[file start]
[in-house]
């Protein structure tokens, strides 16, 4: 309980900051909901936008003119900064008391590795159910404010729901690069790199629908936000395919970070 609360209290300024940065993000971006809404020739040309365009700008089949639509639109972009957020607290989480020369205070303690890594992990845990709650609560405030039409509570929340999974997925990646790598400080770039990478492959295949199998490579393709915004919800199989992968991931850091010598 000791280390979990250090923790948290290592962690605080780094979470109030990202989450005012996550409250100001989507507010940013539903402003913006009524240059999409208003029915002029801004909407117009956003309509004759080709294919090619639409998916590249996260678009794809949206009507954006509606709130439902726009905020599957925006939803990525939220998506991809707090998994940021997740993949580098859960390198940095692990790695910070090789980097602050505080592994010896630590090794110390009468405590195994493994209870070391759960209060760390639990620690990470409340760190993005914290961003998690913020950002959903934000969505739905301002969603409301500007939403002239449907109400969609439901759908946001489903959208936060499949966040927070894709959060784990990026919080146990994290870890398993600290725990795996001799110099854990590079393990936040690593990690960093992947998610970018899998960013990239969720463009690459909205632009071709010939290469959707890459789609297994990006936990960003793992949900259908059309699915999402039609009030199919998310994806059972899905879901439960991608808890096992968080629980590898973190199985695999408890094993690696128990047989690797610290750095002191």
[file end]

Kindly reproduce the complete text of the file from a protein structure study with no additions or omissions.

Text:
[in-house]
């Protein structure tokens, strides 16, 4: 309980900051909901936008003119900064008391590795159910404010729901690069790199629908936000395919970070 609360209290300024940065993000971006809404020739040309365009700008089949639509639109972009957020607290989480020369205070303690890594992990845990709650609560405030039409509570929340999974997925990646790598400080770039990478492959295949199998490579393709915004919800199989992968991931850091010598 000791280390979990250090923790948290290592962690605080780094979470109030990202989450005012996550409250100001989507507010940013539903402003913006009524240059999409208003029915002029801004909407117009956003309509004759080709294919090619639409998916590249996260678009794809949206009507954006509606709130439902726009905020599957925006939803990525939220998506991809707090998994940021997740993949580098859960390198940095692990790695910070090789980097602050505080592994010896630590090794110390009468405590195994493994209870070391759960209060760390639990620690990470409340760190993005914290961003998690913020950002959903934000969505739905301002969603409301500007939403002239449907109400969609439901759908946001489903959208936060499949966040927070894709959060784990990026919080146990994290870890398993600290725990795996001799110099854990590079393990936040690593990690960093992947998610970018899998960013990239969720463009690459909205632009071709010939290469959707890459789609297994990006936990960003793992949900259908059309699915999402039609009030199919998310994806059972899905879901439960991608808890096992968080629980590898973190199985695999408890094993690696128990047989690797610290750095002191």